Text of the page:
The lengthy practice tests and lonely evenings devoted to review guides are behind you. The exam is in mere hours, and physics formulas are mingling with biology facts in the back of your mind. Students often dedicate months to studying for the MCAT, but they give little to no thought to the details of the test day itself. Unfortunately, AAMC does not award points for proper study technique – only your performance on test day counts.
There are a wealth of strategies and tips to consider when approaching your testing experience. This is an integral component of your study process. Do not simply assume that it will proceed as you imagine it to. Given the time you have invested in the MCAT, you will understandably wish to do everything you can to ensure your success.
Yes, this is an exam that will play a significant role in determining the outcome of much of your professional life. Recognizing this is both frightening and nerve-wracking. Yet, unlike MCAT-related trivia, knowing that fact won’t aid you in achieving your goal score. Set aside the far-reaching implications of the next several hours, as this will likely only cause your focus to slip. Remember that you can always take the MCAT again if things truly go awry.
Before you begin the test, settle into the testing station. Stretch in your chair and relax. Allow your nerves to run their course and your heart rate to slow. Become excited for the opportunity before you, concentrating on the possible positive outcomes rather than the negative ones. Then, once comfortable, press the enter key and start. Repeat this procedure before each section and do not worry over the test timer; it will not begin until you officially start the section.
Simulate a test day beforehand
You’ve completed hundreds of tasks in your life that at one point in time, you were nervous about. Take driving, for instance. Your first time behind the steering wheel was surely an adventure, but as you gradually gained more experience, it became second nature. The MCAT is no different, except that you do not have as many opportunities to practice. If you simply arrive on test day without knowing what to expect, you will not perform nearly as well as you would have with well-honed practice.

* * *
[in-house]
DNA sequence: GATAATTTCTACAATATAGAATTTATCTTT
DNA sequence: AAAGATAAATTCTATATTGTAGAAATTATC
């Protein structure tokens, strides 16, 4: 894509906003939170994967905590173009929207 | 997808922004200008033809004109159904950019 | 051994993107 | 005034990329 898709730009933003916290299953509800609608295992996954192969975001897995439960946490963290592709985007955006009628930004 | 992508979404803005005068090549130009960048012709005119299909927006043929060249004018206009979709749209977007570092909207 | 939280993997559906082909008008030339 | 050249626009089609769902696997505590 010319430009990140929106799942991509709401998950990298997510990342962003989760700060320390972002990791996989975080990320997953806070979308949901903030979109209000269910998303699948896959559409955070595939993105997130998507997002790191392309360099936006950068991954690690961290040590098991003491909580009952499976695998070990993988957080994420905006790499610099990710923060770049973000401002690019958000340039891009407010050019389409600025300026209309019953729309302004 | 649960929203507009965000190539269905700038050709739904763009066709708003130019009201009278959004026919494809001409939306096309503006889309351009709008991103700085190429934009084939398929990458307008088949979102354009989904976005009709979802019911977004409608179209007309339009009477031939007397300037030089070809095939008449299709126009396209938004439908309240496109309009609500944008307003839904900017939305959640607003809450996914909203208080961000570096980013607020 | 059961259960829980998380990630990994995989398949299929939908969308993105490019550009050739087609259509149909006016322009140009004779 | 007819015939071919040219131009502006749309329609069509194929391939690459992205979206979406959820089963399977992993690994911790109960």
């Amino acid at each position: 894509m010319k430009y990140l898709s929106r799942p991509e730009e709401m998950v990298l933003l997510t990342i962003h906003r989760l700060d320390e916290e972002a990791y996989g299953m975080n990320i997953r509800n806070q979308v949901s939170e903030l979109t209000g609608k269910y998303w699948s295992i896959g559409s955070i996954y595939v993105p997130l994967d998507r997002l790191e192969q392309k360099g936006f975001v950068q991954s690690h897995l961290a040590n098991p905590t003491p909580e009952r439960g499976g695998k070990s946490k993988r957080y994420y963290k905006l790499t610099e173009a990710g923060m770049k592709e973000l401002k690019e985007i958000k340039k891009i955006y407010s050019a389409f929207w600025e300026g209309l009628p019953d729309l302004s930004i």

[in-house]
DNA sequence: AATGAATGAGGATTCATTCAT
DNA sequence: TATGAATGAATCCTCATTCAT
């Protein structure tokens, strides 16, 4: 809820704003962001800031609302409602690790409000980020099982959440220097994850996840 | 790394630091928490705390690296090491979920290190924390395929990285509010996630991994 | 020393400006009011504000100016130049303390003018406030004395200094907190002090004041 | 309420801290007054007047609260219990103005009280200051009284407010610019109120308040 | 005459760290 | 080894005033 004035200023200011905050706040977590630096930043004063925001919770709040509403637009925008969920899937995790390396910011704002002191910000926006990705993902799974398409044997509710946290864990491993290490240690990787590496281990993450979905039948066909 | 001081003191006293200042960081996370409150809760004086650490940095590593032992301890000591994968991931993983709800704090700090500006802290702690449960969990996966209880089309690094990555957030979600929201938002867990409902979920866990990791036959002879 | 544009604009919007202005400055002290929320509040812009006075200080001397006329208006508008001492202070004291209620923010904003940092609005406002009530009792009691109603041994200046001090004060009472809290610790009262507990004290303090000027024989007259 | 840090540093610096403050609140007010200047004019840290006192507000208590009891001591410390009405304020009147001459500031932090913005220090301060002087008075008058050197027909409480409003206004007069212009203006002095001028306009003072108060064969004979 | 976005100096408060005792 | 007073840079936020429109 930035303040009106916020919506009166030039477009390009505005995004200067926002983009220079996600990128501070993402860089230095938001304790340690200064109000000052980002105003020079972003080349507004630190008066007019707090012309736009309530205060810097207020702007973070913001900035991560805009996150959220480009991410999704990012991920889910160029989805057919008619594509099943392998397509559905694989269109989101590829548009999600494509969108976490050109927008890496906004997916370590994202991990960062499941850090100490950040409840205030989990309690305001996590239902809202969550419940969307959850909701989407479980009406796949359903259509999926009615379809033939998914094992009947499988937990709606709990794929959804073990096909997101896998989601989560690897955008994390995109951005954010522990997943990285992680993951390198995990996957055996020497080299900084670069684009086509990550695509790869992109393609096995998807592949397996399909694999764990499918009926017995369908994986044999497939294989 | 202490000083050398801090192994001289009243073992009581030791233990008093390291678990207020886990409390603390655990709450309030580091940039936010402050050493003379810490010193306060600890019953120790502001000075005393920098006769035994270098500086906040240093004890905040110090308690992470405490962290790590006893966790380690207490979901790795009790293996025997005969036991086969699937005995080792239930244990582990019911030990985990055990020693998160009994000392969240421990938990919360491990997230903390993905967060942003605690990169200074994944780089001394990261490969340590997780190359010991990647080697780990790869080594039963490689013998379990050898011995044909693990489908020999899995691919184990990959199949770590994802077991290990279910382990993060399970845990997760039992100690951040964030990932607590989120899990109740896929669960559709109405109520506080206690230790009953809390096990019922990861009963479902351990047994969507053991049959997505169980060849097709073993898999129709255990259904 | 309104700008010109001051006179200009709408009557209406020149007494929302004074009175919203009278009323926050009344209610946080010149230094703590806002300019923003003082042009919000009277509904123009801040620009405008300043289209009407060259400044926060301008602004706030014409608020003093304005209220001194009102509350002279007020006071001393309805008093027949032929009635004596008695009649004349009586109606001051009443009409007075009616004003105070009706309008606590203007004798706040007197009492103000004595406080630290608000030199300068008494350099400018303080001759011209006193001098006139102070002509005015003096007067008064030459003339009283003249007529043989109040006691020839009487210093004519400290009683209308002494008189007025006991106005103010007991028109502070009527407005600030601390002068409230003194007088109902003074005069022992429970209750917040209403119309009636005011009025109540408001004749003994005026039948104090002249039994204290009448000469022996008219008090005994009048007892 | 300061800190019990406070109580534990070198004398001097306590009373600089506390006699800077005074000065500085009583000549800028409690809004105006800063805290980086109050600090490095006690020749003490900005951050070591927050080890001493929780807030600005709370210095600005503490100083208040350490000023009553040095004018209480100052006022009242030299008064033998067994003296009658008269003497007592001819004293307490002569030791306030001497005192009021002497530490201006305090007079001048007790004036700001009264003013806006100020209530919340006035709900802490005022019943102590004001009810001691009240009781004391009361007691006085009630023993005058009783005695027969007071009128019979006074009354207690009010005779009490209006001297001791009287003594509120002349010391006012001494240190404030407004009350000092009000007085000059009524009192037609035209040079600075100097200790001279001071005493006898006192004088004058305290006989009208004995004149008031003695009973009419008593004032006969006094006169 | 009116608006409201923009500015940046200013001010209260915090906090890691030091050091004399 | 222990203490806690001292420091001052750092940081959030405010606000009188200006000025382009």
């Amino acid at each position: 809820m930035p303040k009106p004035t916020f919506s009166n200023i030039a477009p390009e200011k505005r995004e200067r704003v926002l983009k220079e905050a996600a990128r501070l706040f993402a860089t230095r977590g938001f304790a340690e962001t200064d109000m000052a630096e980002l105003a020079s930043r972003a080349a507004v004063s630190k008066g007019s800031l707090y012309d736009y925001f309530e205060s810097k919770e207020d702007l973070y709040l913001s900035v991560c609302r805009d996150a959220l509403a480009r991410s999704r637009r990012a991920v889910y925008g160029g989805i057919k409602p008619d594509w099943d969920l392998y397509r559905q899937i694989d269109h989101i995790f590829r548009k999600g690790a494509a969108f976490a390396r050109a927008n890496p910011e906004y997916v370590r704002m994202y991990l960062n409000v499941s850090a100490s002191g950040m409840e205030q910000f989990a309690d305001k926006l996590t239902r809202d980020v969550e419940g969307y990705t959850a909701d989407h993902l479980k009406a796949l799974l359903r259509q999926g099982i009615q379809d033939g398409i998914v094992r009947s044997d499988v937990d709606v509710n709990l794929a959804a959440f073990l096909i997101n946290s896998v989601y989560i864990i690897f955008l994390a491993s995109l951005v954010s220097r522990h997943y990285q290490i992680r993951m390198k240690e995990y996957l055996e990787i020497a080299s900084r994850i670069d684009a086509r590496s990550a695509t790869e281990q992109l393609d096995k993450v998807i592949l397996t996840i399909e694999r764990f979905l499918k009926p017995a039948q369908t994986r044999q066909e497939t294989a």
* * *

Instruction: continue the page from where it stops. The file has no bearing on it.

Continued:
AAMC publishes several past MCAT examinations that you can utilize as practice tests. While much of your study will involve content review and practice problems, plan to complete several full-length mock examinations as well. Most importantly, simulate the test day. No calculator, no cell phone, no extended breaks, and no eating or drinking while sitting for the examination! Read the rules online about what you can and cannot do in the Testing Center and follow those precisely. Complete the test at the same time as your scheduled MCAT and practice your pre-test morning routine. All of this will ensure you are familiar with the experience before jumping into it on the actual test day.
You devoted weeks, perhaps months, to studying. You isolated your weaknesses, you sharpened your strengths, and you spent hours reviewing commonly tested MCAT content. Take pride in your preparation – you deserve praise for the dedication you’ve given. Being confident on test day is highly beneficial, especially on a test like the MCAT that stretches the limits of your knowledge. Adhere to your first instincts; trust your study experience.
This likely isn’t the first assessment you’ve faced in your educational career. Rely on what you know about yourself and your test-taking habits in order to calmly move forward. After all, the MCAT is just another test.
Jeff Epstein is a professional MCAT tutor and contributing writer for Varsity Tutors. He holds a Bachelor of Arts degree in Molecular Biology from Princeton University.